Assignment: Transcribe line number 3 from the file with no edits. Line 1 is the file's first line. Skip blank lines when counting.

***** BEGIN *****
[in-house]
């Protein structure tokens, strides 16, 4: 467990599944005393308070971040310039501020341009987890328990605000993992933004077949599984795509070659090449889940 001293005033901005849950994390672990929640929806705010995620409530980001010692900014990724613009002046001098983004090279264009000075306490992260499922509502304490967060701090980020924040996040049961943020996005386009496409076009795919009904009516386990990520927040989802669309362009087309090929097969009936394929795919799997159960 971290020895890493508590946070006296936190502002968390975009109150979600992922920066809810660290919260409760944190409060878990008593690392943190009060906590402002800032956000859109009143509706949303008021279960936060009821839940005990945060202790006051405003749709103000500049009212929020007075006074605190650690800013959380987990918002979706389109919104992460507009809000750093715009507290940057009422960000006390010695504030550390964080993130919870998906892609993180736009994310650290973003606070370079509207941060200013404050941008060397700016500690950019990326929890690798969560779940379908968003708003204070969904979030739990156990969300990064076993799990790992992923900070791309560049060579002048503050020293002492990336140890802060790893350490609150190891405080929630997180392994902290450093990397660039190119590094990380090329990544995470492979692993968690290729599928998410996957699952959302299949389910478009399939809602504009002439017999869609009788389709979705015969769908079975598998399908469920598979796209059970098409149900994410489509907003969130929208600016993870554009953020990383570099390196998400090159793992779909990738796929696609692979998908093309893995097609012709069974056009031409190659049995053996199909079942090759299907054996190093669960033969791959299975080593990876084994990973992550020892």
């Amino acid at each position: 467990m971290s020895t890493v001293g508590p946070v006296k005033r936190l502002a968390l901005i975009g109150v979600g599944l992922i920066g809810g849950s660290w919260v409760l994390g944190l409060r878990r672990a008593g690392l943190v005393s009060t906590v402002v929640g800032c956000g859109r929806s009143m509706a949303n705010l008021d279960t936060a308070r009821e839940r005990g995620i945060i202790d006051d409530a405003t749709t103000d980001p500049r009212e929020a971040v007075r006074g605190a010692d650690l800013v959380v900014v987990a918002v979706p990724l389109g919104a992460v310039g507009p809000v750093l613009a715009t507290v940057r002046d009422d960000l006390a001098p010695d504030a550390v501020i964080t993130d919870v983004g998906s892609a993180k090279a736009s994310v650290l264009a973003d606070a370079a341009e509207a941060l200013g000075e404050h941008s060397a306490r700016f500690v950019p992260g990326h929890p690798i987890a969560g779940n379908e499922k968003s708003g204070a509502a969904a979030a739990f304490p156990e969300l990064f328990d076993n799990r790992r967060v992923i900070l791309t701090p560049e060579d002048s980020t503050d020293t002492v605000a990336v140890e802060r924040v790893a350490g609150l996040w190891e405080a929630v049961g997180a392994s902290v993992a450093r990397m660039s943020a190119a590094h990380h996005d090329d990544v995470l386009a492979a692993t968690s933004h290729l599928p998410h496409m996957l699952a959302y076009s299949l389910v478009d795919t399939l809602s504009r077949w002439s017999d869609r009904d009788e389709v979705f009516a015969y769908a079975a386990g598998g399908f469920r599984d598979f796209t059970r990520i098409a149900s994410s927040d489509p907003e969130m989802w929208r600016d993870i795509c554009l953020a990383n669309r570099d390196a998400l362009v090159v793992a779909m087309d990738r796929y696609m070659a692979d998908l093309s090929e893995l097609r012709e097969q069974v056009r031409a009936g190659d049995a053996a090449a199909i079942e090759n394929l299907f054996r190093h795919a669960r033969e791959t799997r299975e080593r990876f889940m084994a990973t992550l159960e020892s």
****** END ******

């Amino acid at each position: 467990m971290s020895t890493v001293g508590p946070v006296k005033r936190l502002a968390l901005i975009g109150v979600g599944l992922i920066g809810g849950s660290w919260v409760l994390g944190l409060r878990r672990a008593g690392l943190v005393s009060t906590v402002v929640g800032c956000g859109r929806s009143m509706a949303n705010l008021d279960t936060a308070r009821e839940r005990g995620i945060i202790d006051d409530a405003t749709t103000d980001p500049r009212e929020a971040v007075r006074g605190a010692d650690l800013v959380v900014v987990a918002v979706p990724l389109g919104a992460v310039g507009p809000v750093l613009a715009t507290v940057r002046d009422d960000l006390a001098p010695d504030a550390v501020i964080t993130d919870v983004g998906s892609a993180k090279a736009s994310v650290l264009a973003d606070a370079a341009e509207a941060l200013g000075e404050h941008s060397a306490r700016f500690v950019p992260g990326h929890p690798i987890a969560g779940n379908e499922k968003s708003g204070a509502a969904a979030a739990f304490p156990e969300l990064f328990d076993n799990r790992r967060v992923i900070l791309t701090p560049e060579d002048s980020t503050d020293t002492v605000a990336v140890e802060r924040v790893a350490g609150l996040w190891e405080a929630v049961g997180a392994s902290v993992a450093r990397m660039s943020a190119a590094h990380h996005d090329d990544v995470l386009a492979a692993t968690s933004h290729l599928p998410h496409m996957l699952a959302y076009s299949l389910v478009d795919t399939l809602s504009r077949w002439s017999d869609r009904d009788e389709v979705f009516a015969y769908a079975a386990g598998g399908f469920r599984d598979f796209t059970r990520i098409a149900s994410s927040d489509p907003e969130m989802w929208r600016d993870i795509c554009l953020a990383n669309r570099d390196a998400l362009v090159v793992a779909m087309d990738r796929y696609m070659a692979d998908l093309s090929e893995l097609r012709e097969q069974v056009r031409a009936g190659d049995a053996a090449a199909i079942e090759n394929l299907f054996r190093h795919a669960r033969e791959t799997r299975e080593r990876f889940m084994a990973t992550l159960e020892s």